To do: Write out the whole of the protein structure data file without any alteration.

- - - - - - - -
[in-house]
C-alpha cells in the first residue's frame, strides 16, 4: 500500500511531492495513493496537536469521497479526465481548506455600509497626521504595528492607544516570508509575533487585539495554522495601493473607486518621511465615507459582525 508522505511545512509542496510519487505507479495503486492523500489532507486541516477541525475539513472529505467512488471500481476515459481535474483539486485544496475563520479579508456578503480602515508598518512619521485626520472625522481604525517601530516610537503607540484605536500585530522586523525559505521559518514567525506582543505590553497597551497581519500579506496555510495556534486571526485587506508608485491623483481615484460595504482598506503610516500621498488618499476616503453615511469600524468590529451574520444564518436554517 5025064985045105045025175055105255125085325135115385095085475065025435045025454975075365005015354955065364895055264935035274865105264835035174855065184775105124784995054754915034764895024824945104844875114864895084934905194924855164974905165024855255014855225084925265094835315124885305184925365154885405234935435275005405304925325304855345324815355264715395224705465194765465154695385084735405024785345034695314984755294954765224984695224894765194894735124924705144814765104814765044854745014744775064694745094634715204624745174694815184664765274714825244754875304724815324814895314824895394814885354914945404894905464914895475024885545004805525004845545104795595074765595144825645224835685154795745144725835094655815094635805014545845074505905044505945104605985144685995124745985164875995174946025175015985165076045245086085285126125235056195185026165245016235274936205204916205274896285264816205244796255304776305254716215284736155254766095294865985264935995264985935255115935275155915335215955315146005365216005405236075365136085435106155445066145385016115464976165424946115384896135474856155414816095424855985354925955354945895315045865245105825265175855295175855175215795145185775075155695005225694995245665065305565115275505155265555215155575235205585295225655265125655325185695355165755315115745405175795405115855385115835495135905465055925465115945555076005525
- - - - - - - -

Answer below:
[in-house]
C-alpha cells in the first residue's frame, strides 16, 4: 500500500511531492495513493496537536469521497479526465481548506455600509497626521504595528492607544516570508509575533487585539495554522495601493473607486518621511465615507459582525 508522505511545512509542496510519487505507479495503486492523500489532507486541516477541525475539513472529505467512488471500481476515459481535474483539486485544496475563520479579508456578503480602515508598518512619521485626520472625522481604525517601530516610537503607540484605536500585530522586523525559505521559518514567525506582543505590553497597551497581519500579506496555510495556534486571526485587506508608485491623483481615484460595504482598506503610516500621498488618499476616503453615511469600524468590529451574520444564518436554517 5025064985045105045025175055105255125085325135115385095085475065025435045025454975075365005015354955065364895055264935035274865105264835035174855065184775105124784995054754915034764895024824945104844875114864895084934905194924855164974905165024855255014855225084925265094835315124885305184925365154885405234935435275005405304925325304855345324815355264715395224705465194765465154695385084735405024785345034695314984755294954765224984695224894765194894735124924705144814765104814765044854745014744775064694745094634715204624745174694815184664765274714825244754875304724815324814895314824895394814885354914945404894905464914895475024885545004805525004845545104795595074765595144825645224835685154795745144725835094655815094635805014545845074505905044505945104605985144685995124745985164875995174946025175015985165076045245086085285126125235056195185026165245016235274936205204916205274896285264816205244796255304776305254716215284736155254766095294865985264935995264985935255115935275155915335215955315146005365216005405236075365136085435106155445066145385016115464976165424946115384896135474856155414816095424855985354925955354945895315045865245105825265175855295175855175215795145185775075155695005225694995245665065305565115275505155265555215155575235205585295225655265125655325185695355165755315115745405175795405115855385115835495135905465055925465115945555076005525